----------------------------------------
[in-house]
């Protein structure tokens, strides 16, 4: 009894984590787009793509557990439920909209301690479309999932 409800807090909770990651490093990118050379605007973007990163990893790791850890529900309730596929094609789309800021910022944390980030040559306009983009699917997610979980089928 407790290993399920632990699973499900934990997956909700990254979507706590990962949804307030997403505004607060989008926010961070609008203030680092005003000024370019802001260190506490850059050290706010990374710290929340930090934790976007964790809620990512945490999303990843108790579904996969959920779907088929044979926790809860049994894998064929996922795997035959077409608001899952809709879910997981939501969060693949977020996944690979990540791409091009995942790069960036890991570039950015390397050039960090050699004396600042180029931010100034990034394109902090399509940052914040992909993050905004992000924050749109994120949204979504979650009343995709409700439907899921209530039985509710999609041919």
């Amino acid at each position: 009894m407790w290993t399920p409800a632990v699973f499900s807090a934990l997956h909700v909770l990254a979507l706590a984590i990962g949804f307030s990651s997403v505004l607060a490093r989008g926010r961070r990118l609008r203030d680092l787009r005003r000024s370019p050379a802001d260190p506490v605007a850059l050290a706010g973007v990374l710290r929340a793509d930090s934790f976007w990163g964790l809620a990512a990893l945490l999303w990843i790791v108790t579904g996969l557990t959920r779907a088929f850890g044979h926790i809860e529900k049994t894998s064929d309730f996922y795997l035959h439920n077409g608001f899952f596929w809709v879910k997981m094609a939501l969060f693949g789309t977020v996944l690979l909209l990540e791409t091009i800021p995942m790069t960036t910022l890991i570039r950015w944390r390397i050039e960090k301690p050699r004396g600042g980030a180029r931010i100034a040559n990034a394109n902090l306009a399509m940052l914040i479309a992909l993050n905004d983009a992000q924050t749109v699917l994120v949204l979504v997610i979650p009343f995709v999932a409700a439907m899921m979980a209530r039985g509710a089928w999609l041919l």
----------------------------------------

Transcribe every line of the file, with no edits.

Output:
[in-house]
């Protein structure tokens, strides 16, 4: 009894984590787009793509557990439920909209301690479309999932 409800807090909770990651490093990118050379605007973007990163990893790791850890529900309730596929094609789309800021910022944390980030040559306009983009699917997610979980089928 407790290993399920632990699973499900934990997956909700990254979507706590990962949804307030997403505004607060989008926010961070609008203030680092005003000024370019802001260190506490850059050290706010990374710290929340930090934790976007964790809620990512945490999303990843108790579904996969959920779907088929044979926790809860049994894998064929996922795997035959077409608001899952809709879910997981939501969060693949977020996944690979990540791409091009995942790069960036890991570039950015390397050039960090050699004396600042180029931010100034990034394109902090399509940052914040992909993050905004992000924050749109994120949204979504979650009343995709409700439907899921209530039985509710999609041919």
């Amino acid at each position: 009894m407790w290993t399920p409800a632990v699973f499900s807090a934990l997956h909700v909770l990254a979507l706590a984590i990962g949804f307030s990651s997403v505004l607060a490093r989008g926010r961070r990118l609008r203030d680092l787009r005003r000024s370019p050379a802001d260190p506490v605007a850059l050290a706010g973007v990374l710290r929340a793509d930090s934790f976007w990163g964790l809620a990512a990893l945490l999303w990843i790791v108790t579904g996969l557990t959920r779907a088929f850890g044979h926790i809860e529900k049994t894998s064929d309730f996922y795997l035959h439920n077409g608001f899952f596929w809709v879910k997981m094609a939501l969060f693949g789309t977020v996944l690979l909209l990540e791409t091009i800021p995942m790069t960036t910022l890991i570039r950015w944390r390397i050039e960090k301690p050699r004396g600042g980030a180029r931010i100034a040559n990034a394109n902090l306009a399509m940052l914040i479309a992909l993050n905004d983009a992000q924050t749109v699917l994120v949204l979504v997610i979650p009343f995709v999932a409700a439907m899921m979980a209530r039985g509710a089928w999609l041919l």